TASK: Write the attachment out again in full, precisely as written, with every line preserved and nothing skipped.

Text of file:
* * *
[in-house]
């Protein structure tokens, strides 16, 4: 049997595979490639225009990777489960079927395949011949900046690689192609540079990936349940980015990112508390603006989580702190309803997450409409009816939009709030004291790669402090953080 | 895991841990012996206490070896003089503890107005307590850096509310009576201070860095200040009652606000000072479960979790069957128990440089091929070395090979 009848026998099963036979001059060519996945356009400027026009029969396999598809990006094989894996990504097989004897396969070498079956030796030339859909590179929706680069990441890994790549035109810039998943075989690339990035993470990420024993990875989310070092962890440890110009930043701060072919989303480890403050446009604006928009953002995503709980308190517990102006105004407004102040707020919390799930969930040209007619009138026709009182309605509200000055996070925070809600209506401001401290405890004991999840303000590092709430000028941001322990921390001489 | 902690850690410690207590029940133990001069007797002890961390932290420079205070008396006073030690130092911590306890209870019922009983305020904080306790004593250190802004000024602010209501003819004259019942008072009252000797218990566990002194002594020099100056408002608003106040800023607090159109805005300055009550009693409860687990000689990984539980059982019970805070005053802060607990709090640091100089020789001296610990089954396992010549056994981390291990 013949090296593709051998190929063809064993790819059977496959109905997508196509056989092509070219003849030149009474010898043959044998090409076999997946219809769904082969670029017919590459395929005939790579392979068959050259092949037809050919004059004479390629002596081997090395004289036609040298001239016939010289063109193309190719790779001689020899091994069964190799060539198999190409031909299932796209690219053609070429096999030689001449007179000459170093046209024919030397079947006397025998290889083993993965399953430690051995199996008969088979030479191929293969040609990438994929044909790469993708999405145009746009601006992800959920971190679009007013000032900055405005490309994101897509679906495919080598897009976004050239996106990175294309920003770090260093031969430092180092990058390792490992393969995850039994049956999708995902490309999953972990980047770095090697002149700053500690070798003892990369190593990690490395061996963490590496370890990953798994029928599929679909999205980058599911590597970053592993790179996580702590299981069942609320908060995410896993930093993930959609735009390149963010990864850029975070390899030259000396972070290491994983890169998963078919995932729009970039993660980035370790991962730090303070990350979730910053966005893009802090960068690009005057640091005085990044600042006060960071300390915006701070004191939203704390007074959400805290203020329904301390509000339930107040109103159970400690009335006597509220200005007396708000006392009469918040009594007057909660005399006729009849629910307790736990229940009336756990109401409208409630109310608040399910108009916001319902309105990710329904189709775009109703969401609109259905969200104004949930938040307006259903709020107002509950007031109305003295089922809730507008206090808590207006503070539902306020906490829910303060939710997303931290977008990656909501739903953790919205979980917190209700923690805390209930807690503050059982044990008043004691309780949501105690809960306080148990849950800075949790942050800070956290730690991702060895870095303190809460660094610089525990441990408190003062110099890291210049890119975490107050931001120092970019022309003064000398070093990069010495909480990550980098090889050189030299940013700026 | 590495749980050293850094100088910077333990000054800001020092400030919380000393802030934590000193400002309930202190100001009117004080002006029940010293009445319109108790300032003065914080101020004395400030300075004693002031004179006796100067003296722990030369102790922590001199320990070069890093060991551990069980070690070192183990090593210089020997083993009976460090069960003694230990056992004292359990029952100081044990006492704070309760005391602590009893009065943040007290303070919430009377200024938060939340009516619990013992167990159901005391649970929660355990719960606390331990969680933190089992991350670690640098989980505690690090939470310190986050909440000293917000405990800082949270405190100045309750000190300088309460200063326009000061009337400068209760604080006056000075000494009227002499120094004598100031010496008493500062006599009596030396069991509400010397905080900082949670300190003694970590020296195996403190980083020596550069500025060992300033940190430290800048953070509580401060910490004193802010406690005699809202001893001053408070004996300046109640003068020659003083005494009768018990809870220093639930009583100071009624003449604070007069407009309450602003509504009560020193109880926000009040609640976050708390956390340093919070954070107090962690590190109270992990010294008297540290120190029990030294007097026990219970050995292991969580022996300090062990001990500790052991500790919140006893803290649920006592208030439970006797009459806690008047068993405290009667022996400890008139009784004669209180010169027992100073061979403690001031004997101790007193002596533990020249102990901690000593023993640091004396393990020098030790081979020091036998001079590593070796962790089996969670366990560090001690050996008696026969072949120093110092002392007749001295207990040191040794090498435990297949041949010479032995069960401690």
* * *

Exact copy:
[in-house]
């Protein structure tokens, strides 16, 4: 049997595979490639225009990777489960079927395949011949900046690689192609540079990936349940980015990112508390603006989580702190309803997450409409009816939009709030004291790669402090953080 | 895991841990012996206490070896003089503890107005307590850096509310009576201070860095200040009652606000000072479960979790069957128990440089091929070395090979 009848026998099963036979001059060519996945356009400027026009029969396999598809990006094989894996990504097989004897396969070498079956030796030339859909590179929706680069990441890994790549035109810039998943075989690339990035993470990420024993990875989310070092962890440890110009930043701060072919989303480890403050446009604006928009953002995503709980308190517990102006105004407004102040707020919390799930969930040209007619009138026709009182309605509200000055996070925070809600209506401001401290405890004991999840303000590092709430000028941001322990921390001489 | 902690850690410690207590029940133990001069007797002890961390932290420079205070008396006073030690130092911590306890209870019922009983305020904080306790004593250190802004000024602010209501003819004259019942008072009252000797218990566990002194002594020099100056408002608003106040800023607090159109805005300055009550009693409860687990000689990984539980059982019970805070005053802060607990709090640091100089020789001296610990089954396992010549056994981390291990 013949090296593709051998190929063809064993790819059977496959109905997508196509056989092509070219003849030149009474010898043959044998090409076999997946219809769904082969670029017919590459395929005939790579392979068959050259092949037809050919004059004479390629002596081997090395004289036609040298001239016939010289063109193309190719790779001689020899091994069964190799060539198999190409031909299932796209690219053609070429096999030689001449007179000459170093046209024919030397079947006397025998290889083993993965399953430690051995199996008969088979030479191929293969040609990438994929044909790469993708999405145009746009601006992800959920971190679009007013000032900055405005490309994101897509679906495919080598897009976004050239996106990175294309920003770090260093031969430092180092990058390792490992393969995850039994049956999708995902490309999953972990980047770095090697002149700053500690070798003892990369190593990690490395061996963490590496370890990953798994029928599929679909999205980058599911590597970053592993790179996580702590299981069942609320908060995410896993930093993930959609735009390149963010990864850029975070390899030259000396972070290491994983890169998963078919995932729009970039993660980035370790991962730090303070990350979730910053966005893009802090960068690009005057640091005085990044600042006060960071300390915006701070004191939203704390007074959400805290203020329904301390509000339930107040109103159970400690009335006597509220200005007396708000006392009469918040009594007057909660005399006729009849629910307790736990229940009336756990109401409208409630109310608040399910108009916001319902309105990710329904189709775009109703969401609109259905969200104004949930938040307006259903709020107002509950007031109305003295089922809730507008206090808590207006503070539902306020906490829910303060939710997303931290977008990656909501739903953790919205979980917190209700923690805390209930807690503050059982044990008043004691309780949501105690809960306080148990849950800075949790942050800070956290730690991702060895870095303190809460660094610089525990441990408190003062110099890291210049890119975490107050931001120092970019022309003064000398070093990069010495909480990550980098090889050189030299940013700026 | 590495749980050293850094100088910077333990000054800001020092400030919380000393802030934590000193400002309930202190100001009117004080002006029940010293009445319109108790300032003065914080101020004395400030300075004693002031004179006796100067003296722990030369102790922590001199320990070069890093060991551990069980070690070192183990090593210089020997083993009976460090069960003694230990056992004292359990029952100081044990006492704070309760005391602590009893009065943040007290303070919430009377200024938060939340009516619990013992167990159901005391649970929660355990719960606390331990969680933190089992991350670690640098989980505690690090939470310190986050909440000293917000405990800082949270405190100045309750000190300088309460200063326009000061009337400068209760604080006056000075000494009227002499120094004598100031010496008493500062006599009596030396069991509400010397905080900082949670300190003694970590020296195996403190980083020596550069500025060992300033940190430290800048953070509580401060910490004193802010406690005699809202001893001053408070004996300046109640003068020659003083005494009768018990809870220093639930009583100071009624003449604070007069407009309450602003509504009560020193109880926000009040609640976050708390956390340093919070954070107090962690590190109270992990010294008297540290120190029990030294007097026990219970050995292991969580022996300090062990001990500790052991500790919140006893803290649920006592208030439970006797009459806690008047068993405290009667022996400890008139009784004669209180010169027992100073061979403690001031004997101790007193002596533990020249102990901690000593023993640091004396393990020098030790081979020091036998001079590593070796962790089996969670366990560090001690050996008696026969072949120093110092002392007749001295207990040191040794090498435990297949041949010479032995069960401690």